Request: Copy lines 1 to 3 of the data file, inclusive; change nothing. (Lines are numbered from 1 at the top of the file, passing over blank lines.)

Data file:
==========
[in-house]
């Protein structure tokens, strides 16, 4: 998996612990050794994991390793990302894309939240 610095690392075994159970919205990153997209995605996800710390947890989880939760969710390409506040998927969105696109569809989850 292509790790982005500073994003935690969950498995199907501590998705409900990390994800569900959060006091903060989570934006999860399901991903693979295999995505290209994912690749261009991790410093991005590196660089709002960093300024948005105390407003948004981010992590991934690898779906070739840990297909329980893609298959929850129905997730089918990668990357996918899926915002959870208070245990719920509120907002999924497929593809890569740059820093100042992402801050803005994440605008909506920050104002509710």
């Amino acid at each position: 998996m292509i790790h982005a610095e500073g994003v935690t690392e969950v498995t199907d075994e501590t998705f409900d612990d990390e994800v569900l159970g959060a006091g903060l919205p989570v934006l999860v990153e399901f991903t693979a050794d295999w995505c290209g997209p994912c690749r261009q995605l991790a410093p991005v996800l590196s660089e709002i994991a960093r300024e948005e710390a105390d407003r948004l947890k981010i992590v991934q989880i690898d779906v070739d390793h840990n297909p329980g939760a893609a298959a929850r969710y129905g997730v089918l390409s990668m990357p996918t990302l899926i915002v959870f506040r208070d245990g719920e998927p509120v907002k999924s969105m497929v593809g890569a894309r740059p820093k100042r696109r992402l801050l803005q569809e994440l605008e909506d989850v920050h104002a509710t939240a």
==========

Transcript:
[in-house]
């Protein structure tokens, strides 16, 4: 998996612990050794994991390793990302894309939240 610095690392075994159970919205990153997209995605996800710390947890989880939760969710390409506040998927969105696109569809989850 292509790790982005500073994003935690969950498995199907501590998705409900990390994800569900959060006091903060989570934006999860399901991903693979295999995505290209994912690749261009991790410093991005590196660089709002960093300024948005105390407003948004981010992590991934690898779906070739840990297909329980893609298959929850129905997730089918990668990357996918899926915002959870208070245990719920509120907002999924497929593809890569740059820093100042992402801050803005994440605008909506920050104002509710």
């Amino acid at each position: 998996m292509i790790h982005a610095e500073g994003v935690t690392e969950v498995t199907d075994e501590t998705f409900d612990d990390e994800v569900l159970g959060a006091g903060l919205p989570v934006l999860v990153e399901f991903t693979a050794d295999w995505c290209g997209p994912c690749r261009q995605l991790a410093p991005v996800l590196s660089e709002i994991a960093r300024e948005e710390a105390d407003r948004l947890k981010i992590v991934q989880i690898d779906v070739d390793h840990n297909p329980g939760a893609a298959a929850r969710y129905g997730v089918l390409s990668m990357p996918t990302l899926i915002v959870f506040r208070d245990g719920e998927p509120v907002k999924s969105m497929v593809g890569a894309r740059p820093k100042r696109r992402l801050l803005q569809e994440l605008e909506d989850v920050h104002a509710t939240a």